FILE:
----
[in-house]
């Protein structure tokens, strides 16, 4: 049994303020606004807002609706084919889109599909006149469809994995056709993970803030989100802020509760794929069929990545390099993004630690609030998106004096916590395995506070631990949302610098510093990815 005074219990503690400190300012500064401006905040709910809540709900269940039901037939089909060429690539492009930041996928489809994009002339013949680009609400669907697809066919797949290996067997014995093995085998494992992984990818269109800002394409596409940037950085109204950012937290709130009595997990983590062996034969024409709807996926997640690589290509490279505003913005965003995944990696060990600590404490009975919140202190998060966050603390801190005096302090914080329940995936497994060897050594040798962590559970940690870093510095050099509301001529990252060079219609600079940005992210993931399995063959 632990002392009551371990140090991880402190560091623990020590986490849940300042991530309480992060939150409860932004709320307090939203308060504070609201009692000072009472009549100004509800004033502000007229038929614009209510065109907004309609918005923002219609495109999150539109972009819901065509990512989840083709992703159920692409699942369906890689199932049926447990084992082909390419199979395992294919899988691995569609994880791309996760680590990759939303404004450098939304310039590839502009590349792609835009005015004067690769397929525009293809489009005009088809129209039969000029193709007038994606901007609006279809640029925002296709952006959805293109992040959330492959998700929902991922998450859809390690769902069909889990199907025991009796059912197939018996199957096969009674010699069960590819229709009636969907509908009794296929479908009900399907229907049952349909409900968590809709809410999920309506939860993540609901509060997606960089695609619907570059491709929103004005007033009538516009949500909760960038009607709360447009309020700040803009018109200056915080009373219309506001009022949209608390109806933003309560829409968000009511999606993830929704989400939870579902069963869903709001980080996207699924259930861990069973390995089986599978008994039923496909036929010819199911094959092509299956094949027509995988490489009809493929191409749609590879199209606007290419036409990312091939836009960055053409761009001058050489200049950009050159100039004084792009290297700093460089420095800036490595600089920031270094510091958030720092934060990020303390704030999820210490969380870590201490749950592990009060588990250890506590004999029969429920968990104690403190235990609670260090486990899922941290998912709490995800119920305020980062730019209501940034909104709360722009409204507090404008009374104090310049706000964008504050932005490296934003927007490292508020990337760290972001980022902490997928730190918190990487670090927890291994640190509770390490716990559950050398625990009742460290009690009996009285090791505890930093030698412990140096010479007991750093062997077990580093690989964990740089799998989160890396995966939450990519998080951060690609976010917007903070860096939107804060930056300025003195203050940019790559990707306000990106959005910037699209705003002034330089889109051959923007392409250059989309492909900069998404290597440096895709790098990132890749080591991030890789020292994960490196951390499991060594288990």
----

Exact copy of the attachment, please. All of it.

[in-house]
């Protein structure tokens, strides 16, 4: 049994303020606004807002609706084919889109599909006149469809994995056709993970803030989100802020509760794929069929990545390099993004630690609030998106004096916590395995506070631990949302610098510093990815 005074219990503690400190300012500064401006905040709910809540709900269940039901037939089909060429690539492009930041996928489809994009002339013949680009609400669907697809066919797949290996067997014995093995085998494992992984990818269109800002394409596409940037950085109204950012937290709130009595997990983590062996034969024409709807996926997640690589290509490279505003913005965003995944990696060990600590404490009975919140202190998060966050603390801190005096302090914080329940995936497994060897050594040798962590559970940690870093510095050099509301001529990252060079219609600079940005992210993931399995063959 632990002392009551371990140090991880402190560091623990020590986490849940300042991530309480992060939150409860932004709320307090939203308060504070609201009692000072009472009549100004509800004033502000007229038929614009209510065109907004309609918005923002219609495109999150539109972009819901065509990512989840083709992703159920692409699942369906890689199932049926447990084992082909390419199979395992294919899988691995569609994880791309996760680590990759939303404004450098939304310039590839502009590349792609835009005015004067690769397929525009293809489009005009088809129209039969000029193709007038994606901007609006279809640029925002296709952006959805293109992040959330492959998700929902991922998450859809390690769902069909889990199907025991009796059912197939018996199957096969009674010699069960590819229709009636969907509908009794296929479908009900399907229907049952349909409900968590809709809410999920309506939860993540609901509060997606960089695609619907570059491709929103004005007033009538516009949500909760960038009607709360447009309020700040803009018109200056915080009373219309506001009022949209608390109806933003309560829409968000009511999606993830929704989400939870579902069963869903709001980080996207699924259930861990069973390995089986599978008994039923496909036929010819199911094959092509299956094949027509995988490489009809493929191409749609590879199209606007290419036409990312091939836009960055053409761009001058050489200049950009050159100039004084792009290297700093460089420095800036490595600089920031270094510091958030720092934060990020303390704030999820210490969380870590201490749950592990009060588990250890506590004999029969429920968990104690403190235990609670260090486990899922941290998912709490995800119920305020980062730019209501940034909104709360722009409204507090404008009374104090310049706000964008504050932005490296934003927007490292508020990337760290972001980022902490997928730190918190990487670090927890291994640190509770390490716990559950050398625990009742460290009690009996009285090791505890930093030698412990140096010479007991750093062997077990580093690989964990740089799998989160890396995966939450990519998080951060690609976010917007903070860096939107804060930056300025003195203050940019790559990707306000990106959005910037699209705003002034330089889109051959923007392409250059989309492909900069998404290597440096895709790098990132890749080591991030890789020292994960490196951390499991060594288990």